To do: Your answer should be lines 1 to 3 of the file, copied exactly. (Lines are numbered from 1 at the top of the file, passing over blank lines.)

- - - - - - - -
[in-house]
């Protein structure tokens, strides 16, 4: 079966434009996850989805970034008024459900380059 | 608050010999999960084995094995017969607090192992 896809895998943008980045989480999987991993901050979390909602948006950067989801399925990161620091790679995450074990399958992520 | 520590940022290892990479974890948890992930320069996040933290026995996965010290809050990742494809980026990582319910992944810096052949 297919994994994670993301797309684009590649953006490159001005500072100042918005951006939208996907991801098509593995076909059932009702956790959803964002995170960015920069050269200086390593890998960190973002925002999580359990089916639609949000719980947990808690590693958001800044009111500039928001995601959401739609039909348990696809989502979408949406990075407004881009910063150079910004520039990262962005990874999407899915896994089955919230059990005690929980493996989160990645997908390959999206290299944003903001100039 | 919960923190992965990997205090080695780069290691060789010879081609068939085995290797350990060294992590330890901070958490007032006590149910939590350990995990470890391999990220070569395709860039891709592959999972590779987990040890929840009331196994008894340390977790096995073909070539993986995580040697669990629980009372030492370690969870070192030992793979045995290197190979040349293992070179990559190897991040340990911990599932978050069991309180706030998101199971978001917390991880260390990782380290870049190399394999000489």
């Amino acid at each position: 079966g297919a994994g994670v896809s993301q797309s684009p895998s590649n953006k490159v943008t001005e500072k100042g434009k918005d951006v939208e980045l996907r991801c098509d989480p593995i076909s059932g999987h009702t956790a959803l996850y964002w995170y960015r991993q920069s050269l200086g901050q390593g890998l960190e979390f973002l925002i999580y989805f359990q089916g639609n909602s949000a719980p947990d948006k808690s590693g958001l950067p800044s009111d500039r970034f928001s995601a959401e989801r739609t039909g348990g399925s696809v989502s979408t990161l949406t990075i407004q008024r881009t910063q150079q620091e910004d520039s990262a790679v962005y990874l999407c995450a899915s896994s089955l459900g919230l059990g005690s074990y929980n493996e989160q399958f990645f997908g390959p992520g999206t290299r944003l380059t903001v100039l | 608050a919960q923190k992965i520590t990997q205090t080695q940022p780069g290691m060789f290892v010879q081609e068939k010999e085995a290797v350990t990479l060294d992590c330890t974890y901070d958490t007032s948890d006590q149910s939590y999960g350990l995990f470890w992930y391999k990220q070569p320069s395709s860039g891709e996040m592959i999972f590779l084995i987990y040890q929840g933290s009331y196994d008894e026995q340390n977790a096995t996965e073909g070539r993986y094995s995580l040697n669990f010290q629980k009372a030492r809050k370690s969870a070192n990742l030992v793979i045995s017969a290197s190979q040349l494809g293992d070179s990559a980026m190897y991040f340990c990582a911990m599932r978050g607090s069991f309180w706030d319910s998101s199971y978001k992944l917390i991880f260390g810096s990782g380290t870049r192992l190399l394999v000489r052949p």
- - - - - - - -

[in-house]
């Protein structure tokens, strides 16, 4: 079966434009996850989805970034008024459900380059 | 608050010999999960084995094995017969607090192992 896809895998943008980045989480999987991993901050979390909602948006950067989801399925990161620091790679995450074990399958992520 | 520590940022290892990479974890948890992930320069996040933290026995996965010290809050990742494809980026990582319910992944810096052949 297919994994994670993301797309684009590649953006490159001005500072100042918005951006939208996907991801098509593995076909059932009702956790959803964002995170960015920069050269200086390593890998960190973002925002999580359990089916639609949000719980947990808690590693958001800044009111500039928001995601959401739609039909348990696809989502979408949406990075407004881009910063150079910004520039990262962005990874999407899915896994089955919230059990005690929980493996989160990645997908390959999206290299944003903001100039 | 919960923190992965990997205090080695780069290691060789010879081609068939085995290797350990060294992590330890901070958490007032006590149910939590350990995990470890391999990220070569395709860039891709592959999972590779987990040890929840009331196994008894340390977790096995073909070539993986995580040697669990629980009372030492370690969870070192030992793979045995290197190979040349293992070179990559190897991040340990911990599932978050069991309180706030998101199971978001917390991880260390990782380290870049190399394999000489």
């Amino acid at each position: 079966g297919a994994g994670v896809s993301q797309s684009p895998s590649n953006k490159v943008t001005e500072k100042g434009k918005d951006v939208e980045l996907r991801c098509d989480p593995i076909s059932g999987h009702t956790a959803l996850y964002w995170y960015r991993q920069s050269l200086g901050q390593g890998l960190e979390f973002l925002i999580y989805f359990q089916g639609n909602s949000a719980p947990d948006k808690s590693g958001l950067p800044s009111d500039r970034f928001s995601a959401e989801r739609t039909g348990g399925s696809v989502s979408t990161l949406t990075i407004q008024r881009t910063q150079q620091e910004d520039s990262a790679v962005y990874l999407c995450a899915s896994s089955l459900g919230l059990g005690s074990y929980n493996e989160q399958f990645f997908g390959p992520g999206t290299r944003l380059t903001v100039l | 608050a919960q923190k992965i520590t990997q205090t080695q940022p780069g290691m060789f290892v010879q081609e068939k010999e085995a290797v350990t990479l060294d992590c330890t974890y901070d958490t007032s948890d006590q149910s939590y999960g350990l995990f470890w992930y391999k990220q070569p320069s395709s860039g891709e996040m592959i999972f590779l084995i987990y040890q929840g933290s009331y196994d008894e026995q340390n977790a096995t996965e073909g070539r993986y094995s995580l040697n669990f010290q629980k009372a030492r809050k370690s969870a070192n990742l030992v793979i045995s017969a290197s190979q040349l494809g293992d070179s990559a980026m190897y991040f340990c990582a911990m599932r978050g607090s069991f309180w706030d319910s998101s199971y978001k992944l917390i991880f260390g810096s990782g380290t870049r192992l190399l394999v000489r052949p």